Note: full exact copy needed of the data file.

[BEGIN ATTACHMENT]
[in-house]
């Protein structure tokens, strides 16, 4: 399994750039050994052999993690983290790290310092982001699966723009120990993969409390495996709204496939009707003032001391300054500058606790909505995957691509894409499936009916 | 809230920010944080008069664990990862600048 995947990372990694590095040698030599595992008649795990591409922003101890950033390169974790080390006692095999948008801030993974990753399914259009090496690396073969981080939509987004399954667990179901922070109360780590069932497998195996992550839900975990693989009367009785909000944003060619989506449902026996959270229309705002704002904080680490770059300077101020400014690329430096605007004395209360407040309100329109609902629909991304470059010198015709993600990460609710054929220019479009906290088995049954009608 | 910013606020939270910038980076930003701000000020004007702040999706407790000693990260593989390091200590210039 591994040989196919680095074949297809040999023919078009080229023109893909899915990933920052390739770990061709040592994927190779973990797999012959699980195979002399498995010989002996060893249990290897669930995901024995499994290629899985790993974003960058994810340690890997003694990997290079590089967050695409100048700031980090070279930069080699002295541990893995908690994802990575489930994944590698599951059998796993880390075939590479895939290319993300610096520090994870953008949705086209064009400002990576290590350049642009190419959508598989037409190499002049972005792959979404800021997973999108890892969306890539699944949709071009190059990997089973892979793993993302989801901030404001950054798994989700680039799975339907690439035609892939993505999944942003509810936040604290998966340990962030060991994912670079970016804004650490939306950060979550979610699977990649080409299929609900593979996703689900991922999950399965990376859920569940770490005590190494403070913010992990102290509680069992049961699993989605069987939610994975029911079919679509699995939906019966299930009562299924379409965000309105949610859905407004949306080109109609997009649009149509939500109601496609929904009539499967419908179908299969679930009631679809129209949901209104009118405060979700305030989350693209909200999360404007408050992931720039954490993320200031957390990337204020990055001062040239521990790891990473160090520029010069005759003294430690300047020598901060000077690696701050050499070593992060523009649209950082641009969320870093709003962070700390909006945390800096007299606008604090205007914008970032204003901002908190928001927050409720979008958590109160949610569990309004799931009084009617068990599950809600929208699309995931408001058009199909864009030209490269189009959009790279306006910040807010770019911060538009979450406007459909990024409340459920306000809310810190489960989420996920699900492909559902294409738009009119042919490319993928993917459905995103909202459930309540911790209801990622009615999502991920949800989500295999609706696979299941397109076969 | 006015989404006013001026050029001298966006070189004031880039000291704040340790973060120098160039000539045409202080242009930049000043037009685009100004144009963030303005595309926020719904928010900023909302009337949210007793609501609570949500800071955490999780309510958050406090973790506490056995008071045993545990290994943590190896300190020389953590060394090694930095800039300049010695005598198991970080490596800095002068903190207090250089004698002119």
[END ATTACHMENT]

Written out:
[in-house]
């Protein structure tokens, strides 16, 4: 399994750039050994052999993690983290790290310092982001699966723009120990993969409390495996709204496939009707003032001391300054500058606790909505995957691509894409499936009916 | 809230920010944080008069664990990862600048 995947990372990694590095040698030599595992008649795990591409922003101890950033390169974790080390006692095999948008801030993974990753399914259009090496690396073969981080939509987004399954667990179901922070109360780590069932497998195996992550839900975990693989009367009785909000944003060619989506449902026996959270229309705002704002904080680490770059300077101020400014690329430096605007004395209360407040309100329109609902629909991304470059010198015709993600990460609710054929220019479009906290088995049954009608 | 910013606020939270910038980076930003701000000020004007702040999706407790000693990260593989390091200590210039 591994040989196919680095074949297809040999023919078009080229023109893909899915990933920052390739770990061709040592994927190779973990797999012959699980195979002399498995010989002996060893249990290897669930995901024995499994290629899985790993974003960058994810340690890997003694990997290079590089967050695409100048700031980090070279930069080699002295541990893995908690994802990575489930994944590698599951059998796993880390075939590479895939290319993300610096520090994870953008949705086209064009400002990576290590350049642009190419959508598989037409190499002049972005792959979404800021997973999108890892969306890539699944949709071009190059990997089973892979793993993302989801901030404001950054798994989700680039799975339907690439035609892939993505999944942003509810936040604290998966340990962030060991994912670079970016804004650490939306950060979550979610699977990649080409299929609900593979996703689900991922999950399965990376859920569940770490005590190494403070913010992990102290509680069992049961699993989605069987939610994975029911079919679509699995939906019966299930009562299924379409965000309105949610859905407004949306080109109609997009649009149509939500109601496609929904009539499967419908179908299969679930009631679809129209949901209104009118405060979700305030989350693209909200999360404007408050992931720039954490993320200031957390990337204020990055001062040239521990790891990473160090520029010069005759003294430690300047020598901060000077690696701050050499070593992060523009649209950082641009969320870093709003962070700390909006945390800096007299606008604090205007914008970032204003901002908190928001927050409720979008958590109160949610569990309004799931009084009617068990599950809600929208699309995931408001058009199909864009030209490269189009959009790279306006910040807010770019911060538009979450406007459909990024409340459920306000809310810190489960989420996920699900492909559902294409738009009119042919490319993928993917459905995103909202459930309540911790209801990622009615999502991920949800989500295999609706696979299941397109076969 | 006015989404006013001026050029001298966006070189004031880039000291704040340790973060120098160039000539045409202080242009930049000043037009685009100004144009963030303005595309926020719904928010900023909302009337949210007793609501609570949500800071955490999780309510958050406090973790506490056995008071045993545990290994943590190896300190020389953590060394090694930095800039300049010695005598198991970080490596800095002068903190207090250089004698002119």